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GNU: Saying No to unjust computing even once is help

A misunderstanding is circulating that the GNU Project demands you run 100% free software, all the time. Anything less (90%?), and we will tell you to get lost—they say. Nothing could be further from the truth.

Our ultimate goal is digital freedom for all, a world without nonfree software. Some of us, who have made campaigning for digital freedom our goal, reject all nonfree programs. However, as a practical matter, even a little step towards that goal is good. A walk of a thousands miles consists of lots of steps. Each time you don't install some nonfree program, or decide not to run it that day, that is a step towards your own freedom. Each time you decline to run a nonfree program with others, you show them a wise example of long-term thinking. That is a step towards freedom for the world.

If you're caught in a web of nonfree programs, you're surely looking for a chance to pull a few strands off of your body. Each one pulled off is an advance.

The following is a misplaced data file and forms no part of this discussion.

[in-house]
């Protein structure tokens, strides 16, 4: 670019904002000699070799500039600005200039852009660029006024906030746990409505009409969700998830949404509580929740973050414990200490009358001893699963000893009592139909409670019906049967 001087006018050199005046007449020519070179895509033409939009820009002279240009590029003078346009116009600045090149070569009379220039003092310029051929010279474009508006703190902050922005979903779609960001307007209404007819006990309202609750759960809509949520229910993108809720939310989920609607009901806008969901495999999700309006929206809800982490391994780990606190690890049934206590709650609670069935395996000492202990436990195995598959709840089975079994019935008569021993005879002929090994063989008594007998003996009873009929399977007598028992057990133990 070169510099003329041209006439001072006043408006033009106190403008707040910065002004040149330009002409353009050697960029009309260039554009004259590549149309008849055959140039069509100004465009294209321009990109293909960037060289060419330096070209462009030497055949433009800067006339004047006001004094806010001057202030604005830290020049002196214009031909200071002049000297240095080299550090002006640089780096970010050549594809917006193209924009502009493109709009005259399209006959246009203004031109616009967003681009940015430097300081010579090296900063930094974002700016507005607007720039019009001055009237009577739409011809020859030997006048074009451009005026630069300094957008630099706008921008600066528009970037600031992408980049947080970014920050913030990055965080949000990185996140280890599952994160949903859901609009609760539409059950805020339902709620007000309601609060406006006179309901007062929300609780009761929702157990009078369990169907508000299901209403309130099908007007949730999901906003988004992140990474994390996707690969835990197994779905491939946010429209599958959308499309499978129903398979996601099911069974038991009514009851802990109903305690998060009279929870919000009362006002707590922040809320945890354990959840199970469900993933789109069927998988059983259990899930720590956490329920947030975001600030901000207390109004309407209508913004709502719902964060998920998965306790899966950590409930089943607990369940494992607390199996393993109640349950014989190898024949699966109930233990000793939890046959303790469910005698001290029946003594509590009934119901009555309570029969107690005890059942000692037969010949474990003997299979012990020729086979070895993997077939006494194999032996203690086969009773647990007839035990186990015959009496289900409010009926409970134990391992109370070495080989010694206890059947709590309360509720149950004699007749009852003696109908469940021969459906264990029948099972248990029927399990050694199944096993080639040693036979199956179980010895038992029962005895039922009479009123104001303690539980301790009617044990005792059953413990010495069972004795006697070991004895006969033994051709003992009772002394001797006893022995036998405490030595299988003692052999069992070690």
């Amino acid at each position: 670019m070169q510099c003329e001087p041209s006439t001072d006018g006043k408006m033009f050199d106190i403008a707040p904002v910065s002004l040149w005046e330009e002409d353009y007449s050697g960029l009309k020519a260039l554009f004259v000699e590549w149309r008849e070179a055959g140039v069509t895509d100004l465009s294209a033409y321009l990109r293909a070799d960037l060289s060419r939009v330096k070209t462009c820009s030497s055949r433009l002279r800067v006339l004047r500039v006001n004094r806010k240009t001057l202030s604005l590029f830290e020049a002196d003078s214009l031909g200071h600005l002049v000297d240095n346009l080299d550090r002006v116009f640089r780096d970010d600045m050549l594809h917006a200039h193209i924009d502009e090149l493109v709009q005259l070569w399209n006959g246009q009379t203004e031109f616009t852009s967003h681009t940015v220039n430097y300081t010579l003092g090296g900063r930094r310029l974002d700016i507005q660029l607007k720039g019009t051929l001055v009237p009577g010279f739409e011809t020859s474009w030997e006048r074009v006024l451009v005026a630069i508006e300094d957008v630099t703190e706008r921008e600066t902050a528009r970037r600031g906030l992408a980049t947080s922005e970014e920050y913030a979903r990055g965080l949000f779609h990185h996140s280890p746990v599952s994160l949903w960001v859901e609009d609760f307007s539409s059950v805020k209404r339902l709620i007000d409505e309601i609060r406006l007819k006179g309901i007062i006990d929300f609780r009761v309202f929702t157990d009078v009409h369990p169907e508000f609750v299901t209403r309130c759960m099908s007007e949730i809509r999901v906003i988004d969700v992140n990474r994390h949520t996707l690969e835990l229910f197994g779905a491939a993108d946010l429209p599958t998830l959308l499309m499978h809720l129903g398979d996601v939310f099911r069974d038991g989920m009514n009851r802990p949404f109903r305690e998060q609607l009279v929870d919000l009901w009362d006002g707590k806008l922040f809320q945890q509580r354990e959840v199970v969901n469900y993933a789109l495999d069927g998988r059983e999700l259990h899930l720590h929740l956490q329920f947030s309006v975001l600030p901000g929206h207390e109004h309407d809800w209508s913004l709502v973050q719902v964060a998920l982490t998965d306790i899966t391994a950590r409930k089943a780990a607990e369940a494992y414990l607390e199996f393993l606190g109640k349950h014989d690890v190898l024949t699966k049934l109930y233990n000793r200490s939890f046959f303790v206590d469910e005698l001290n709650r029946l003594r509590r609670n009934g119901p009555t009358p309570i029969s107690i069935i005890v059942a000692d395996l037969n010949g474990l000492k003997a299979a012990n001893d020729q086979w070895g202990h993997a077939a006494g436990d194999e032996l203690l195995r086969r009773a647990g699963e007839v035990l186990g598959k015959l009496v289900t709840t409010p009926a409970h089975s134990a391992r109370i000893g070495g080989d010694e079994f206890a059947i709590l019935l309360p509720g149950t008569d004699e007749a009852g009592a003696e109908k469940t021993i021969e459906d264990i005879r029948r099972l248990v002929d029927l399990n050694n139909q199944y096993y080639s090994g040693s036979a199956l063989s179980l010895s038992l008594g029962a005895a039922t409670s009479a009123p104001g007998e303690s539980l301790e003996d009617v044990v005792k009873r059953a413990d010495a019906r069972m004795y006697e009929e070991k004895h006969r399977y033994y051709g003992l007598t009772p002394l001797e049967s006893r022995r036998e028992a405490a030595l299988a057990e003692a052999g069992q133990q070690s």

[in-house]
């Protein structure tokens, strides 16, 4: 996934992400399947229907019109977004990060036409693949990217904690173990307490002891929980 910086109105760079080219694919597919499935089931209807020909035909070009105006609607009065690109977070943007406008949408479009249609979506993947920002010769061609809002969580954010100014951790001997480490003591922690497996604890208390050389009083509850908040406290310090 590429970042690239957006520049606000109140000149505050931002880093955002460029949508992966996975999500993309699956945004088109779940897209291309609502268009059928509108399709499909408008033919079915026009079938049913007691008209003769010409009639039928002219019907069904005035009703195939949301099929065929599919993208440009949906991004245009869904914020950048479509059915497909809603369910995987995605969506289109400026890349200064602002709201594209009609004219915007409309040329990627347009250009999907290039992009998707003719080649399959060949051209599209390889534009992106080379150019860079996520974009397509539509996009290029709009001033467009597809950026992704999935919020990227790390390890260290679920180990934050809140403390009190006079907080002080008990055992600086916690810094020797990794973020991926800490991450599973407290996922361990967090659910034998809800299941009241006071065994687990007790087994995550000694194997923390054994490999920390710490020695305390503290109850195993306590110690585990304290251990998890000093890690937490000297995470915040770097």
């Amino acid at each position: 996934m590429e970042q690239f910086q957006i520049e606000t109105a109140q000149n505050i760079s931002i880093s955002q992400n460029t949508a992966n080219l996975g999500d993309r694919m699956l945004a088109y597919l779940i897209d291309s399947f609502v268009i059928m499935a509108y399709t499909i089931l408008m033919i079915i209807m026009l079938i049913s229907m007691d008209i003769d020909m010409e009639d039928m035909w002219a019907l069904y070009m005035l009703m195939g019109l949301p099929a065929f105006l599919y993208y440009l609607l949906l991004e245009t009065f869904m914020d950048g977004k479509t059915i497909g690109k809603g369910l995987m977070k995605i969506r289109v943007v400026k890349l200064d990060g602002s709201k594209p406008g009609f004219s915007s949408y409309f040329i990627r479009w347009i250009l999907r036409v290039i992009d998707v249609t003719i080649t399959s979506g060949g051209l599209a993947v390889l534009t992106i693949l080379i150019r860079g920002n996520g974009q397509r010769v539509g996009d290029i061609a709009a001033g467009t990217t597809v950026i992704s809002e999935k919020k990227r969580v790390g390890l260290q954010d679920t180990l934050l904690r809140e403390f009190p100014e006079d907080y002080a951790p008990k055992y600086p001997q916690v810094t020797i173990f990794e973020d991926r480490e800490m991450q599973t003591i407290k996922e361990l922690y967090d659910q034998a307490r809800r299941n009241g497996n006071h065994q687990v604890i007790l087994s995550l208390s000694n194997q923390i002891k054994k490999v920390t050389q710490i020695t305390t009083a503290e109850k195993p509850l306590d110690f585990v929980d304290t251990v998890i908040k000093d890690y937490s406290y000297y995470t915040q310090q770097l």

Each time you tell the people in some activity, “I'd rather use Zoom less—please count me out today,” you help the free software movement. “I'd like to do this with you, but with Zoom on the other side of the scale, I've decided to decline.” If you accepted the nonfree software before, you could say this: “I'd like to participate, but the software we are using is not good for us. I've decided I should cut down.” Once in a while, you may convince them to use free software instead. At least they will learn that some people care about freedom enough to decline participation for freedom's sake.

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Also: RMS article: “Saying No to unjust computing even once is helpful”

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